Waited until it became a little more official, but the Jim Bollman hire makes plenty of sense for Michigan State’s football team.
Purdue made it a little closer to concrete today by confirming that Bollman was heading back to East Lansing to become the Spartans’ offensive coordinator. He was with the Boilermakers for a month after a year at Boston College, and Bollman was part of the clean sweep of Ohio State’s staff when Urban Meyer took over for fired Jim Tressel and interim coach Luke Fickell in late 2011.
First, it seemed absurd that Mark Dantonio would reach outside his inner sanctum for a position of importance like offensive coordinator. That’s partially why both Brad Salem and Dave Warner’s names were strongly mentioned as internal candidates.
In this respect, Bollman makes plenty of sense. He was offensive line coach under Nick Saban from 1995-97, while Dantonio was Saban’s defensive backs coach. Then the two worked together again at Ohio State, when Dantonio was Jim Tressel’s defensive coordinator and Bollman held similar responsibilities on offense (though Tressel served as the primary play-caller).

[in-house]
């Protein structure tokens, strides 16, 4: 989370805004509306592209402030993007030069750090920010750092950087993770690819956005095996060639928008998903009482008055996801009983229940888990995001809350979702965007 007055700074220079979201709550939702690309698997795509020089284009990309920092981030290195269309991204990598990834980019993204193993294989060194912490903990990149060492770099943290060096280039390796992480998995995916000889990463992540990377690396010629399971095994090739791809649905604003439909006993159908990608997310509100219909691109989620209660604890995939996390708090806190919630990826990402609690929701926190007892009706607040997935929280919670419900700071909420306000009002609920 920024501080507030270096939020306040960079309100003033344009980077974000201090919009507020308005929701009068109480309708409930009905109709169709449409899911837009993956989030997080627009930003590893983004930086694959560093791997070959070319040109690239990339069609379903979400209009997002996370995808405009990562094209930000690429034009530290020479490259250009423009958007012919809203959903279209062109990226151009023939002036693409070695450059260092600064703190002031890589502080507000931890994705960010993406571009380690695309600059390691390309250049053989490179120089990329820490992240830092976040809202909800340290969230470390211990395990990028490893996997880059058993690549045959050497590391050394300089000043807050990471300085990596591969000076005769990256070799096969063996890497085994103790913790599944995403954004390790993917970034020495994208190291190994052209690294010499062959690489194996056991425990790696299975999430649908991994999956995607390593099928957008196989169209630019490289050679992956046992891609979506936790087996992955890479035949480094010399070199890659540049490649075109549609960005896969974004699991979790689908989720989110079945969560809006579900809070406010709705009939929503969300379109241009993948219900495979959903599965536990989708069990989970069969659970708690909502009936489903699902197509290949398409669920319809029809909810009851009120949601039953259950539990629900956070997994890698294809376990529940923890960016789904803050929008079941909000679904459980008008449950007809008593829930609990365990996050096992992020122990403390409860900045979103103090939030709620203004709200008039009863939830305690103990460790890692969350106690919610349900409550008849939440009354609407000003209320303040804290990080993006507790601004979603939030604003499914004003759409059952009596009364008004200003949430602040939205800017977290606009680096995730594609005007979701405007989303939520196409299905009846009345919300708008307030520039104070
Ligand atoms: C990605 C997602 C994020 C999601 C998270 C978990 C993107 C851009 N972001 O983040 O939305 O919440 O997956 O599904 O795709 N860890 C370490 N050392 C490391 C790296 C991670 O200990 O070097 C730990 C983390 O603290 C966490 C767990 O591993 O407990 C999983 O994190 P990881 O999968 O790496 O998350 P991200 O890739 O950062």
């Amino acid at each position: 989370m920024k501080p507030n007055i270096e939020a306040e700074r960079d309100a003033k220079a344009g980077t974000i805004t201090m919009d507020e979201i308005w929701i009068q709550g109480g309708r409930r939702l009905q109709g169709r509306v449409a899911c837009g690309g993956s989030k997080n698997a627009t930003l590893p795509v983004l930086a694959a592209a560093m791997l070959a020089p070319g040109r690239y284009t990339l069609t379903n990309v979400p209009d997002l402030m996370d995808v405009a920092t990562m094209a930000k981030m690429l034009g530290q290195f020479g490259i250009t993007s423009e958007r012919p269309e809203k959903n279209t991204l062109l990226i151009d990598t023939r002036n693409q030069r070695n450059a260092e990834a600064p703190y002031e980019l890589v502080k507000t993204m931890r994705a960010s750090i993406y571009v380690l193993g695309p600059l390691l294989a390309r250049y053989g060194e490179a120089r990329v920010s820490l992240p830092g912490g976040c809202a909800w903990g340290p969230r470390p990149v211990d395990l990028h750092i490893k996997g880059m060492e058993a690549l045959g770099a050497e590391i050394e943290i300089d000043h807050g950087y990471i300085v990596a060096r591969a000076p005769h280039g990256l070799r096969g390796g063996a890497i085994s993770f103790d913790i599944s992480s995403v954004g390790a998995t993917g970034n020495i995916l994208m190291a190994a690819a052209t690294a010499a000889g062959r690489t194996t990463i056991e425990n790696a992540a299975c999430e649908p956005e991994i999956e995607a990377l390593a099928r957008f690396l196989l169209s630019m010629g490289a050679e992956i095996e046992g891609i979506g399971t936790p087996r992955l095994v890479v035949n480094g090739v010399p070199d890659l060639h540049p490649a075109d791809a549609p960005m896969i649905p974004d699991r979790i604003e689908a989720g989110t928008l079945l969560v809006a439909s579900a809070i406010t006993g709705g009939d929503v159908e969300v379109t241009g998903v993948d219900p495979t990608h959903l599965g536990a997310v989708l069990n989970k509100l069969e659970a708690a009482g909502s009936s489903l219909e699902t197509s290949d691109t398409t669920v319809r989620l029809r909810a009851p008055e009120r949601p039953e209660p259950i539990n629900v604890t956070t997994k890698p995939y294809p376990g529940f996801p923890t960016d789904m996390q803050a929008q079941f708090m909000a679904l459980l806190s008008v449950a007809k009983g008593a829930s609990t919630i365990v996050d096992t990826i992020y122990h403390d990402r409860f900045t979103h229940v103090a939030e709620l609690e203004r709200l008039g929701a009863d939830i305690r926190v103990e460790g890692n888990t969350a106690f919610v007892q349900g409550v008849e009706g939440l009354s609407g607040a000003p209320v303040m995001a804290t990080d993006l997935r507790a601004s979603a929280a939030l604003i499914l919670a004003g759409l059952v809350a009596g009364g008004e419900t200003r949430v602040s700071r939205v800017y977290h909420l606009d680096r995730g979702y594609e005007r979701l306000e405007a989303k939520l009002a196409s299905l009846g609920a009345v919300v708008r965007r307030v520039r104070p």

Second, with Bollman’s extensive work orchestrating blocking schemes, he’ll bring a wealth of knowledge to MSU about how to operate with a more of a running quarterback system – something Dantonio alluded to since prior to the Buffalo Wild Wings Bowl. The Buckeyes had such mobile QBs as Troy Smith, Craig Krenzel and Terrelle Pryor during Bollman’s tenure from 2001-11.
The Spartans have Andrew Maxwell returning under center, more of a true pocket passing presence, but Tyler O’Connor, Connor Cook and incoming recruit Damion Terry all possess more running ability than Dantonio’s had to work with under center. Bollman’s ability to build offensive line schemes around their abilities could become critical to moving MSU into its next era.
And third, Bollman’s recruiting ties and familiarity with high school coaches in MSU’s bread-and-butter areas – Michigan, Ohio, Pennsylvania – will be an asset. Bringing in someone who didn’t have those connections wasn’t going to happen, regardless of how hot-shot or up-and-coming any other outside candidate for the OC job might have been.
My first interaction with Bollman came in 1995, during Saban’s first year in East Lansing. I’ll never forget interviewing him outside the Duffy Daugherty practice facility one fall afternoon and him talking about how he wanted his offensive linemen to “strap on their war bonnets” and become road-graters for Tony Banks that year.
Knowing the landscape of MSU politics and the program’s history will be invaluable for Bollman’s return. A thick skin will be needed to handle the pressure that his predecessors, both Dan Roushar and Don Treadwell, endured during their time. Bollman survived that pressure-cooker in Columbus and helped the Buckeyes – and Dantonio – get their national championship rings in 2003. That pedigree will bring even more scrutiny and expectations in his return to the Spartans.